I travel a lot for work…I used to tour as a professional bass player, and now I’m a pastor and get to speak all over the country. So I’m driving and boarding planes a lot of the time. I’ve learned all the tips and tricks at this point to get me through airport security as fast as possible because you can’t actually travel if you’re held up in the security line!
It’s gotten me thinking lately – every new experience we enter into requires freedom. It seems like a no-brainer, right? You can’t enter into something you’re not free to enter into. But think about how this applies to how we love other people…We can’t enter into loving someone if we’re not living in freedom.
That doesn’t sound too hard…until you realize that unforgiveness is the opposite of freedom. So when we’re refusing to forgive someone, it hinders us from loving either that person or other people.
Why is that? Because when we refuse to forgive someone, we’re withholding from them the same generosity God extended to us.
You see, forgiveness is more important than we realize. It’s an underestimated part of being human. Forgiveness is both acknowledging that we live in a broken world (and that people act out of that brokenness) as well as acknowledging that reconciliation always has a cost. You see, forgiveness is necessary where intimacy has been severed. This severing is part of a world that’s in disrepair. Simply put, in order to bring back together that which is severed, it will always cost something to repair the breach.
When we live in unforgiveness, we’re saying a few things about God too…We’re revealing we don’t trust God to heal our hearts. We don’t trust God to vindicate our reputations. We don’t believe that God is working all things together for our good and his glory.
But God doesn’t condemn us for any of it. In God’s reality, anything is possible. When you choose to forgive, you make the choice to willingly pay the debt that is owed to restore that which is severed. Forgiveness is not a feeling, it’s a decision of the will.Forgiveness is not a feeling, it’s a decision of the will. Click To Tweet
To forgive is not to ask the other person to pay the debt. It is choosing to pay it yourself for the betterment of a relationship, regardless of the cost. This is why the finished work of Jesus, through his death and resurrection, is so absolutely paradigm shattering. God chose to pay an infinite debt through a person of infinite worth to restore relationship with those who are infinitely undeserving. This is also why the grace of God in Jesus is essential for us to have even a minuscule understanding of what forgiveness is.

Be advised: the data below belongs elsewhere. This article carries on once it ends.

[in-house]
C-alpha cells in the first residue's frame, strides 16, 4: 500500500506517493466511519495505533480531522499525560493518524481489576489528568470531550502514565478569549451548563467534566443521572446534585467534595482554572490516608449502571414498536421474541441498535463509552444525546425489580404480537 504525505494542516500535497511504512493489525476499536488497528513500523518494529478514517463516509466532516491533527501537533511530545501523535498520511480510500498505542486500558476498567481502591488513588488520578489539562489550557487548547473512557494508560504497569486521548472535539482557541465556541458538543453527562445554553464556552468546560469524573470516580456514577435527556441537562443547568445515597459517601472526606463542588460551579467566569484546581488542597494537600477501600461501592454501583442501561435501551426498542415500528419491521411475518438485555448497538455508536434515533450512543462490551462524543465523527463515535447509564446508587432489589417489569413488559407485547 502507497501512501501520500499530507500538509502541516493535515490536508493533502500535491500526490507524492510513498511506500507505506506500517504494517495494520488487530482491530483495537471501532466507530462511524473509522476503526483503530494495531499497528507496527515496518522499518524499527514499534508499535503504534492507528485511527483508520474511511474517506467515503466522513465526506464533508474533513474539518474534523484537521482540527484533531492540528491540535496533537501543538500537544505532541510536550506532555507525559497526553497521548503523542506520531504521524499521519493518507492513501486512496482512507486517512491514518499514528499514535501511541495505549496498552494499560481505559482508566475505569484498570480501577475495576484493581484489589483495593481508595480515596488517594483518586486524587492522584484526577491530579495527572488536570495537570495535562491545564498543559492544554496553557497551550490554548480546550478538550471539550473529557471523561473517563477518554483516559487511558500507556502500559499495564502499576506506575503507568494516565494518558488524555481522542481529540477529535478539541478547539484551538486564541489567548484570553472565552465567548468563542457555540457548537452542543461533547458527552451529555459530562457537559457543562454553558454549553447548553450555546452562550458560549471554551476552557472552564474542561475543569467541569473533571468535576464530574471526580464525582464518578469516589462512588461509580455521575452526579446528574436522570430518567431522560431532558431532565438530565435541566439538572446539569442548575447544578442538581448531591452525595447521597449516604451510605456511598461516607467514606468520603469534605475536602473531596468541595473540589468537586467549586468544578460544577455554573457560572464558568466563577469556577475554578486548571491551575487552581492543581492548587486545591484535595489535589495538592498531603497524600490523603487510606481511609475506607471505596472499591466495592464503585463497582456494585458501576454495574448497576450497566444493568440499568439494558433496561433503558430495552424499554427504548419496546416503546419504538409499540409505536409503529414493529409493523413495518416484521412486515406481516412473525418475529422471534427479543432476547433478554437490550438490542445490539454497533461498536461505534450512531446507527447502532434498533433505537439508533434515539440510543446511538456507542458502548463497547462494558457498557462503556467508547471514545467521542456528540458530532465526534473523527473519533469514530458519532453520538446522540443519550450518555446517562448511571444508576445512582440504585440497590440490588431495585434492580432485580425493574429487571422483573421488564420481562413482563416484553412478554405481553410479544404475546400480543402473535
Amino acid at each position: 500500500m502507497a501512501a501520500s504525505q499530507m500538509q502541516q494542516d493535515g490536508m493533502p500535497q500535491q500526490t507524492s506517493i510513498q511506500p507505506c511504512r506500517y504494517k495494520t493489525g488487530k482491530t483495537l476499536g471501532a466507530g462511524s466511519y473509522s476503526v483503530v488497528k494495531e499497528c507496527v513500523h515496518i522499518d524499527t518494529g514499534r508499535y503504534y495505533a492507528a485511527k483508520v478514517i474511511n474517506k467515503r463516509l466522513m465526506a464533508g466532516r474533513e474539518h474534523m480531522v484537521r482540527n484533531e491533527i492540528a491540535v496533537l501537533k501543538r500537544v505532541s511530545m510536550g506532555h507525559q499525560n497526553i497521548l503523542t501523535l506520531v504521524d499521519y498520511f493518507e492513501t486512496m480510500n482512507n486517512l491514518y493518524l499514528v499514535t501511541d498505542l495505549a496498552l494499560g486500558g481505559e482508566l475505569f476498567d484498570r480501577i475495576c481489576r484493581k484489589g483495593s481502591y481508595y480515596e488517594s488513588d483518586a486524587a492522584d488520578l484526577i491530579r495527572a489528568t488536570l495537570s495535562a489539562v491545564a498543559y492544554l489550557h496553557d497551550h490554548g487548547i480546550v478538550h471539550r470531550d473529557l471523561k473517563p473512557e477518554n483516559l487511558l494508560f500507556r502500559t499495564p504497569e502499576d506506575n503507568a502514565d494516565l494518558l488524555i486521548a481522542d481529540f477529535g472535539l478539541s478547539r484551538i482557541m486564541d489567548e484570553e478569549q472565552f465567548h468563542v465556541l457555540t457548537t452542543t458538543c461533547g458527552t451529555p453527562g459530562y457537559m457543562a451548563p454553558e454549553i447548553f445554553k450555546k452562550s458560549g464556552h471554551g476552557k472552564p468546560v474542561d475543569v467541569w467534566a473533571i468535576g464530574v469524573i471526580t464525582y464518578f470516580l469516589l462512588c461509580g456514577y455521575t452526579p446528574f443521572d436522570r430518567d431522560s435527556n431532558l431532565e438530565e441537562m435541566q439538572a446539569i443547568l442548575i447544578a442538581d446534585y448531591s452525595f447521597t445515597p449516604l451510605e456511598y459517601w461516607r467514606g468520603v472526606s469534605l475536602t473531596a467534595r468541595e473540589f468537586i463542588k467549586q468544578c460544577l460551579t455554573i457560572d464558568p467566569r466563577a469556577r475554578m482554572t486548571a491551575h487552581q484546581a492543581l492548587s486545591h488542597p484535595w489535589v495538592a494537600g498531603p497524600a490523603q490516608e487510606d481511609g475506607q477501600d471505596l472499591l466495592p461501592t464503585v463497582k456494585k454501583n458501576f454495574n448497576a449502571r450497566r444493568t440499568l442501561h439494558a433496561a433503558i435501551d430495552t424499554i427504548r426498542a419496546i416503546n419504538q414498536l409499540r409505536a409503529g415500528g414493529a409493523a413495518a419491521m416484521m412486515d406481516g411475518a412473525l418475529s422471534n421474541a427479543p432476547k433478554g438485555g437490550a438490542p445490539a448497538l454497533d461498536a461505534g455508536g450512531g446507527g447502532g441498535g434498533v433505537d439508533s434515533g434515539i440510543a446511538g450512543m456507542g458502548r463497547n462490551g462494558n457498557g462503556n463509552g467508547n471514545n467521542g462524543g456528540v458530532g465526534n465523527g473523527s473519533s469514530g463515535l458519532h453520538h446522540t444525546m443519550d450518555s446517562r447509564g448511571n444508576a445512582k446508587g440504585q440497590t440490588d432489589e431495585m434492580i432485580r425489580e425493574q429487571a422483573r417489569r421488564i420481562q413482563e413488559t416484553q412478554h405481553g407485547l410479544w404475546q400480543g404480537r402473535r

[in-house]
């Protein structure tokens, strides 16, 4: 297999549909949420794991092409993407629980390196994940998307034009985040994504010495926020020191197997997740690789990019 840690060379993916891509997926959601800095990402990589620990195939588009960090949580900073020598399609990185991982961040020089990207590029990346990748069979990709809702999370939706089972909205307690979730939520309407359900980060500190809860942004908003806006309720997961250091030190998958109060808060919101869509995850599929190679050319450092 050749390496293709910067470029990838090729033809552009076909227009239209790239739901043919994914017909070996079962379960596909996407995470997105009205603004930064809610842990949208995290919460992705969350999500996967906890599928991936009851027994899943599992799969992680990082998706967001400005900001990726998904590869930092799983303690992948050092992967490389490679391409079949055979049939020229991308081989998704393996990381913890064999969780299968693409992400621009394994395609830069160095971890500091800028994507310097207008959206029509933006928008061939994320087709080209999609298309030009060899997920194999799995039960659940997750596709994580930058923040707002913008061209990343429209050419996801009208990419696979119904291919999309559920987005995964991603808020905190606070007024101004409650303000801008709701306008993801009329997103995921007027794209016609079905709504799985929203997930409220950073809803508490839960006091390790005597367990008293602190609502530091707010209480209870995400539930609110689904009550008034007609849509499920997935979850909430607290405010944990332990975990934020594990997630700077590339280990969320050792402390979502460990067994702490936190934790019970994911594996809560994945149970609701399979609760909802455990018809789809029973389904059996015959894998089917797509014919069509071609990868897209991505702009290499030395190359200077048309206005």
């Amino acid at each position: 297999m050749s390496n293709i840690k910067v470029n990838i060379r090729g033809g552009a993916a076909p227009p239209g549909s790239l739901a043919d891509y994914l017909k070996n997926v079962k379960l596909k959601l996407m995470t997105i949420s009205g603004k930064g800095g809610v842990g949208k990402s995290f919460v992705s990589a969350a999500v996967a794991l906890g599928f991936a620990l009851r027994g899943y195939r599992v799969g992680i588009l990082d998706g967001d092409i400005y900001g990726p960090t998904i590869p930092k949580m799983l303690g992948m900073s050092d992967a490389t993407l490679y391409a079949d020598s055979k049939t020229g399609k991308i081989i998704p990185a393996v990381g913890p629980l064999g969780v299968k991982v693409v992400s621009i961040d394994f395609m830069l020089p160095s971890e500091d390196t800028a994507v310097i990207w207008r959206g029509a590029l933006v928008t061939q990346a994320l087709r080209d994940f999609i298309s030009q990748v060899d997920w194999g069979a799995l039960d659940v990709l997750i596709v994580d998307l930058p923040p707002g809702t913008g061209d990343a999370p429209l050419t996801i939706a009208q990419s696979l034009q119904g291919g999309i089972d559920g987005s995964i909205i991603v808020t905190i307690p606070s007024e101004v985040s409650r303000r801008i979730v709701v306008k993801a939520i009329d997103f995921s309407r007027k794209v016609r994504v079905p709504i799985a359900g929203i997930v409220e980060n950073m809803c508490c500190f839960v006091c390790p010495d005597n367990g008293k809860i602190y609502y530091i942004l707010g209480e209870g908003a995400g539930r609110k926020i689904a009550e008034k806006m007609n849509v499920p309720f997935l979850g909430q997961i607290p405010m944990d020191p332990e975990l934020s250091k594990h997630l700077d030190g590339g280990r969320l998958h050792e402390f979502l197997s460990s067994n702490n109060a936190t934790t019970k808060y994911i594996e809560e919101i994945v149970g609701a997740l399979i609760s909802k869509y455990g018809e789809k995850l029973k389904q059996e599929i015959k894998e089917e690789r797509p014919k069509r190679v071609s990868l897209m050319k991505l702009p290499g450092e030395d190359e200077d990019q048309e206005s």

Forgiveness sets our hearts free to begin to love again. When we forgive, we free our hearts to love a person again. We create an opportunity for restoration. Now, I do want to say for the record – forgiveness and reconciliation are not the same things. Sometimes, for our own safety, we can’t reconcile (restore a relationship) with everyone in our lives. In those cases, forgiveness is an action we take in our own hearts whether we ever see the person who harmed us again or not.
As Jesus forgave us an infinite debt, it becomes part of our life in Him to forgive others even enormous debts. Why? Because God’s forgiveness is greater, and His forgiveness directs our dealings with others. Our feelings are ours, but He directs our actions. God has forgiven us in Christ and so we also need to forgive people. Once our debt is paid and our relationship with God is restored, only then can we love again. And love is the very essence of who God is.
It all starts when we really know God’s love for us. When we understand what Jesus accomplished for us on the cross, we are freed up to forgive and love others. As we forgive others, love will flow from the heart of God, through us and to another who has wronged us. As Jesus said, who the Son sets free is free indeed!